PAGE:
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Constructed Wetlands

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Constructed Wetlands
Proposed Activities

Experience in Greece


During the past decades, intensification of human activities along with limited public awareness on environmental management issues, have resulted in degradation of natural resources.

The principal objective of wastewater treatment is generally to allow municipal and/or industrial effluents to be disposed of without danger to human health or unacceptable damage and degradation to the environment. The management of municipal wastewaters through both treatment and reuse, is a prerequisite for the protection and sustainable use of water resources. If small communities are to meet wastewater treatment requirements of the future, they must have treatment systems that are not only effective and reliable, but also simple and inexpensive to construct and operate.

At the beginning of the 20th century, a few cities and industries began to recognize that the discharge of sewage directly into the streams caused except of health problems, degradation of natural water bodies and this led to the construction of sewage-treatment facilities. At about the same time, the septic tank was introduced as a mean of treating domestic sewage from individual households both in suburban and rural areas. Nevertheless, and because of sizable social and economic problems and the absence of public perception on environmental issues, during the first half of the 20th century, few municipalities and industries provided wastewater treatment.

The summary of technologies using for wastewater treatment, can be divided into two main categories:

Natural systems

Conventional or mechanical systems

Natural treatment systems are available for the treatment of organic wastewaters such as municipal, and tend to be lower in cost and less sophisticated in operation and maintenance. In contrast to conventional treatment systems, natural systems may also provide indirect benefits such as aesthetic improvement of the landscape, wildlife habitat, and recreational and educational areas. Additionally, their effluents can be reused for irrigation.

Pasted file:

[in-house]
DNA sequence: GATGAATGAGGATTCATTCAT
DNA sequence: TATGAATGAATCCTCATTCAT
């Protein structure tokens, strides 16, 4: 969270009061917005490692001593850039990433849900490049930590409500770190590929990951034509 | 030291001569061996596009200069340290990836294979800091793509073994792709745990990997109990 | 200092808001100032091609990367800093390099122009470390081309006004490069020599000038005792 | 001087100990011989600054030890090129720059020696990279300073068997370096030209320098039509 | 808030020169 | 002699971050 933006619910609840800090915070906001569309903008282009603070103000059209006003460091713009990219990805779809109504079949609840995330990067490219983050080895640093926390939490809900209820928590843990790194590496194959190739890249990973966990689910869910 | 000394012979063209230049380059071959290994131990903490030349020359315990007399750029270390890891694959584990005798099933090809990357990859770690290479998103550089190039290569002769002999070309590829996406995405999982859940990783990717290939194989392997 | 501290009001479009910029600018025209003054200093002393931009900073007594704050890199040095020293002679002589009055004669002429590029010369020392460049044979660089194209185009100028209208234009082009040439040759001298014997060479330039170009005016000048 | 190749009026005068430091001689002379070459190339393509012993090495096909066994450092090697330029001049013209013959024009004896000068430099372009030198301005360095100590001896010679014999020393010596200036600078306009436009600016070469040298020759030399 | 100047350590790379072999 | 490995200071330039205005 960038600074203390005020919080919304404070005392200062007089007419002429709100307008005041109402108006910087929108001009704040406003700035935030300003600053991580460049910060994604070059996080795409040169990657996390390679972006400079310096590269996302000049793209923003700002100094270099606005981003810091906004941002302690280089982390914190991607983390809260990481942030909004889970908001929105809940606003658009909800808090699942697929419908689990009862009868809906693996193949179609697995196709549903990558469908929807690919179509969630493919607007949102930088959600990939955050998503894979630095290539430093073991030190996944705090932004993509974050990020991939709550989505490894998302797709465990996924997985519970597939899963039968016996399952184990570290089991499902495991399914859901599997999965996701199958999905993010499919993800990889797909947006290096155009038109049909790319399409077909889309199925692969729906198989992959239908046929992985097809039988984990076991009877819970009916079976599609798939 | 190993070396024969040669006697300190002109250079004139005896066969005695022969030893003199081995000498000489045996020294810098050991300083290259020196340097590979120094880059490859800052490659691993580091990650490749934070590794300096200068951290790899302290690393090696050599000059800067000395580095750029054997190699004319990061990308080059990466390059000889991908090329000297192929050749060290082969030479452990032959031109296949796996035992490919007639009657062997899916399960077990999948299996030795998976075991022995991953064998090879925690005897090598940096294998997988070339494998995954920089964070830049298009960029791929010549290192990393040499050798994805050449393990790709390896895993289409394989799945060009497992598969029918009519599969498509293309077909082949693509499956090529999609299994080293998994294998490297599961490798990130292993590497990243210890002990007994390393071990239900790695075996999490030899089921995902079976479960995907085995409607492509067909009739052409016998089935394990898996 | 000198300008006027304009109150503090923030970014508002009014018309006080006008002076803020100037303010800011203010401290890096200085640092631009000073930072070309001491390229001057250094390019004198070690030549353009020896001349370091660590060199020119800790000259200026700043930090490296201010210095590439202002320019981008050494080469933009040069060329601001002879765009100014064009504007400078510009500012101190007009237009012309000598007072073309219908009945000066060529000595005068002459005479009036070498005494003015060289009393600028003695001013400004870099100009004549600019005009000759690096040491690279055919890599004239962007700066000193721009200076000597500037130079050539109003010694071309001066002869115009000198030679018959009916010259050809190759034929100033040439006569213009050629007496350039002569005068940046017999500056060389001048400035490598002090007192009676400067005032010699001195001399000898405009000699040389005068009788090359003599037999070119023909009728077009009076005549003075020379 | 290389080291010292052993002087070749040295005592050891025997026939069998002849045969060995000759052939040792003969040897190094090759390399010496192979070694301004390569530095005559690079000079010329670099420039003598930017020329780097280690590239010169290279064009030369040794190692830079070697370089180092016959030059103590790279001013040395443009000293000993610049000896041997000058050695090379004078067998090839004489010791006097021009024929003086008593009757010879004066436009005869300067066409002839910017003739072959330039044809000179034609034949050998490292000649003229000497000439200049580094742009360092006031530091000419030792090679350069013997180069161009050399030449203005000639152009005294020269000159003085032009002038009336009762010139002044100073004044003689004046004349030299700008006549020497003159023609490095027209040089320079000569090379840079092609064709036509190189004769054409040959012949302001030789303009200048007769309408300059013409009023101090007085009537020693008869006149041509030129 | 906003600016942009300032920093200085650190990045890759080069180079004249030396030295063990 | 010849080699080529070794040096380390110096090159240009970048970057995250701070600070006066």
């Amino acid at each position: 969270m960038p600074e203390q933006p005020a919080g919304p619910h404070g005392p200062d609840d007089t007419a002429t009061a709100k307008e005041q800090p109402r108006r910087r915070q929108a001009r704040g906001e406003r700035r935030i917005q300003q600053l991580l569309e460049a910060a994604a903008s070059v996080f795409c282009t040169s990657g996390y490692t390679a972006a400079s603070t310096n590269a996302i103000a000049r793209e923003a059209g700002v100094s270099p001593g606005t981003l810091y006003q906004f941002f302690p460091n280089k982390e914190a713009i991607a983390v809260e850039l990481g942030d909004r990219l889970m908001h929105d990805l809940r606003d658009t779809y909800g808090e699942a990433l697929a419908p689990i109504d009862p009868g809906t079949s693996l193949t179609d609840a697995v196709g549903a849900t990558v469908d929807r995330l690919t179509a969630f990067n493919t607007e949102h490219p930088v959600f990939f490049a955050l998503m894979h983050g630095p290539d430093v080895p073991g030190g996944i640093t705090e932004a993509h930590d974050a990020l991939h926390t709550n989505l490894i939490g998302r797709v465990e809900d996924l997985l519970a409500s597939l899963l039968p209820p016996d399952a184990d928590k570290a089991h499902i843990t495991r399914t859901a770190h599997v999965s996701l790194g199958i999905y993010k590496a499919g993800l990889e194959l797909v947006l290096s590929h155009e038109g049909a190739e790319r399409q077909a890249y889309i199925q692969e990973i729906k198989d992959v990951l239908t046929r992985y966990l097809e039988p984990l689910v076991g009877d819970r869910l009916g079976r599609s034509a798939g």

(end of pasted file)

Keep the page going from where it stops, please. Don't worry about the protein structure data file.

These man-made constructed systems, treat wastewaters utilizing physical, chemical and biological processes just like nature does and without any additional energy or chemical input. Although these processes are slower comparing with the high-rate processes held in conventional treatment systems, they treat wastewaters reliably and continuously if properly designed and not overloaded. Among natural systems, constructed wetlands have been used widely around the world and a considerable record of experience and design practice has been documented all over the world.

Constructed wetland for EKBY's wastewater treatment

The main advantages of constructed wetlands for wastewater treatment are in general:

Simplicity. These systems are simple to construct.

Low cost. Constructed wetlands are less expensive than other wastewater treatment systems, regarding construction and maintenance. There is no need for high-cost, electromechanical equipment, or for high consumption of electrical energy.

High efficiency. They provide effective and reliable wastewater treatment under fluctuating hydraulic and contaminant loading rates.

They can be aesthetically pleasing and they also provide habitat for wildlife and human enjoyment.

Cost-effective and environmentally friendly treatment

Reuse of treated wastewater for irrigation and/or other purposes.

Disadvantages of constructed wetlands include high land area requirements (depending on the design, they may require a relatively large land area compared to a conventional facility), the need for a preliminary treatment before the wastewaters treated by the system (normally they do not used to treat raw wastewaters), the need of higher (than a conventional system) retention time, and that they may cause problems with pests.

Nutrient-rich waters flowing into a water body, may lose some of their nutrient load when passing through wetland vegetation. Creation of vegetated wetland buffer zones along rivers has been effective for controlling non-point source pollution and restoring water quality of rivers. Wetland buffer zones can reduce the concentration of nutrients, pesticides and sediments in the surface runoff and thus prevent degradation of water quality in lakes, streams and rivers. This means that constructed wetlands may and should be integrated into management plans for conservation of both soil and water resources of a watershed, or integrated as parts of major restoration projects.



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e-mail: wastreat@ekby.gr

EKBY (Greek Biotope / Wetland Centre)